Ramaphosa tries to patch up relations with Rwanda

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Could South African President Cyril Ramaphosa’s efforts to rekindle ties between his country and Rwanda also help resolve the dangerous standoff between Rwanda and the Democratic Republic of the Congo (DRC)? Or vice versa?

Ramaphosa met with President Paul Kagame on 6 April to ‘straighten out wrinkles’ in the long-troubled South Africa-Rwanda relationship. Ramaphosa was in Rwanda to attend the genocide’s 30th anniversary commemoration.

Tensions between the two include the unresolved issue of assassinations or attempted assassinations of Rwandan dissidents in South Africa a decade ago – and Kigali’s unhappiness that Pretoria is harbouring individuals it accuses of plotting to overthrow Kagame’s government.

The most recent dispute is over South Africa contributing troops to the Southern African Development Community (SADC) Mission in the DRC (SAMIDRC). SAMIDRC has a mandate to defeat the M23 rebels in eastern DRC who are supported, militarily and otherwise, by Rwanda.

Two days after the two presidents met, SADC announced that three Tanzanians in SAMIDRC had been killed and three injured in a mortar attack on their base near Goma. In February, two South African soldiers were killed and three wounded in a mortar attack on their base. In both incidents, M23 was the prime suspect.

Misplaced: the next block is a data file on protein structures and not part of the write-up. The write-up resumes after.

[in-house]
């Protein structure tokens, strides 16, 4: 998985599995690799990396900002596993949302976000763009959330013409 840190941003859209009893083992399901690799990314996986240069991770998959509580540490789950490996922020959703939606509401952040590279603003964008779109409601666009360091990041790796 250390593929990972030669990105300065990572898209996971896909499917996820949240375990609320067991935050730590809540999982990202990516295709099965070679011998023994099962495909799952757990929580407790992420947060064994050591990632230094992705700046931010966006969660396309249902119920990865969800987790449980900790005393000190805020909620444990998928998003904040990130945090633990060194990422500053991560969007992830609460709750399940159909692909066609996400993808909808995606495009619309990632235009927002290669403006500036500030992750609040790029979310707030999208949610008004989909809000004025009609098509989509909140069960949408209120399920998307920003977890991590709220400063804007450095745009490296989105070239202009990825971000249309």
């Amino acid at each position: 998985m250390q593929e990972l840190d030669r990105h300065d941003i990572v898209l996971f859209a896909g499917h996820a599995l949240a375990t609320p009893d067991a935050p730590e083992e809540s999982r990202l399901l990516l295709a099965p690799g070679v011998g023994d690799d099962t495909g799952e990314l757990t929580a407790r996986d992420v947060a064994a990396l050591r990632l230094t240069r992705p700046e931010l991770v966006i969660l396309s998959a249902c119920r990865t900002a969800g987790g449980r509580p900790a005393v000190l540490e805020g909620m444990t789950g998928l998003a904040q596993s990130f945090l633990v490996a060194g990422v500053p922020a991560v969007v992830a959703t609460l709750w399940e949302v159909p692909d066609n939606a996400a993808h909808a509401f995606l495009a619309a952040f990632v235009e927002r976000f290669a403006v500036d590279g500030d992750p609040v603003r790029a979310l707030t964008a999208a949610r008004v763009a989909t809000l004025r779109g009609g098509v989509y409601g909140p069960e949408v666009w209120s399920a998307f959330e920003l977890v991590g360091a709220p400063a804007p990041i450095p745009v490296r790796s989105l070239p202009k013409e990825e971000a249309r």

So how do Ramaphosa and Kagame iron out such mountainous wrinkles? They have been trying to do this for over six years after meeting at a 2018 AU summit in Kigali.

The dissident issue is seemingly intractable. In 2014, after Kagame’s former intelligence chief Patrick Karegeya’s murder in Johannesburg and the fourth assassination attempt on his former army chief Kayumba Nyamwasa near Pretoria, South Africa’s indulgence finally snapped. It expelled three Rwandan and one Burundian diplomat. Kigali retaliated by expelling six South African diplomats.

Since then, diplomatic relations have never been quite the same. Pretoria doesn’t want to expel Nyamwasa and other dissidents, and Kigali is not going to extradite the two suspects in Karegeya’s killing, which Pretoria requested. So, stalemate.

The other issue over M23 is equally thorny. In 2013 South Africa played a decisive role in the defeat of M23 by the United Nations’ Force Intervention Brigade, which was comprised of SADC troops. After a decade of dormancy, M23 resurged and began capturing territory in the DRC’s North Kivu province.

After dismissing the East African Community Regional Force in December 2023 because it wouldn’t fight M23, DRC President Félix Tshisekedi asked SADC states to intervene. They started deploying SAMIDRC in December with the same aggressive mandate as the Force Intervention Brigade had. But M23 is now more formidable, and SAMIDRC’s casualties suggest its mission will be tough.

So what did Ramaphosa and Kagame talk about? Ramaphosa told a press conference on 7 April that he and Kagame ‘agreed that a peaceful political solution is the best option to any military action’ in eastern DRC. They agreed that incursions into Rwanda of the DRC-backed, largely Hutu, Democratic Forces for the Liberation of Rwanda (FDLR) should end. This group was founded by genocidaires who fled Rwanda ahead of Kagame’s avenging Rwandan Patriotic Front army in 1994.